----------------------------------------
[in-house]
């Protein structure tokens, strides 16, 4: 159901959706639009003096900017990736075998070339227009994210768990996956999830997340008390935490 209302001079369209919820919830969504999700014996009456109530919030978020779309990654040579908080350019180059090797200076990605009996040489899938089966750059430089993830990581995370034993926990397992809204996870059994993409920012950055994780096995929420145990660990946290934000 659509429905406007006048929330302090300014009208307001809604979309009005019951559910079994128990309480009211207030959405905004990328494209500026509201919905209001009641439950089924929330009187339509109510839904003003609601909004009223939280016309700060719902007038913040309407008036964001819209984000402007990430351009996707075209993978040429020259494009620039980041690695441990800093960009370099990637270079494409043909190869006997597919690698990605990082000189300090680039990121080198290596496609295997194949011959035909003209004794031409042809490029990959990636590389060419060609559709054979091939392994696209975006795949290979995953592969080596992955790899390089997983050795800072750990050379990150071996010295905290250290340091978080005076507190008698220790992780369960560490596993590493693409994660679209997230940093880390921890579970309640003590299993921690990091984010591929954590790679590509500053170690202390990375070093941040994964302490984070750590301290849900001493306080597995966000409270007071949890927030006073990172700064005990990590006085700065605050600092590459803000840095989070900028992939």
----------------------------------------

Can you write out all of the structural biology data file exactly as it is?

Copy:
[in-house]
């Protein structure tokens, strides 16, 4: 159901959706639009003096900017990736075998070339227009994210768990996956999830997340008390935490 209302001079369209919820919830969504999700014996009456109530919030978020779309990654040579908080350019180059090797200076990605009996040489899938089966750059430089993830990581995370034993926990397992809204996870059994993409920012950055994780096995929420145990660990946290934000 659509429905406007006048929330302090300014009208307001809604979309009005019951559910079994128990309480009211207030959405905004990328494209500026509201919905209001009641439950089924929330009187339509109510839904003003609601909004009223939280016309700060719902007038913040309407008036964001819209984000402007990430351009996707075209993978040429020259494009620039980041690695441990800093960009370099990637270079494409043909190869006997597919690698990605990082000189300090680039990121080198290596496609295997194949011959035909003209004794031409042809490029990959990636590389060419060609559709054979091939392994696209975006795949290979995953592969080596992955790899390089997983050795800072750990050379990150071996010295905290250290340091978080005076507190008698220790992780369960560490596993590493693409994660679209997230940093880390921890579970309640003590299993921690990091984010591929954590790679590509500053170690202390990375070093941040994964302490984070750590301290849900001493306080597995966000409270007071949890927030006073990172700064005990990590006085700065605050600092590459803000840095989070900028992939």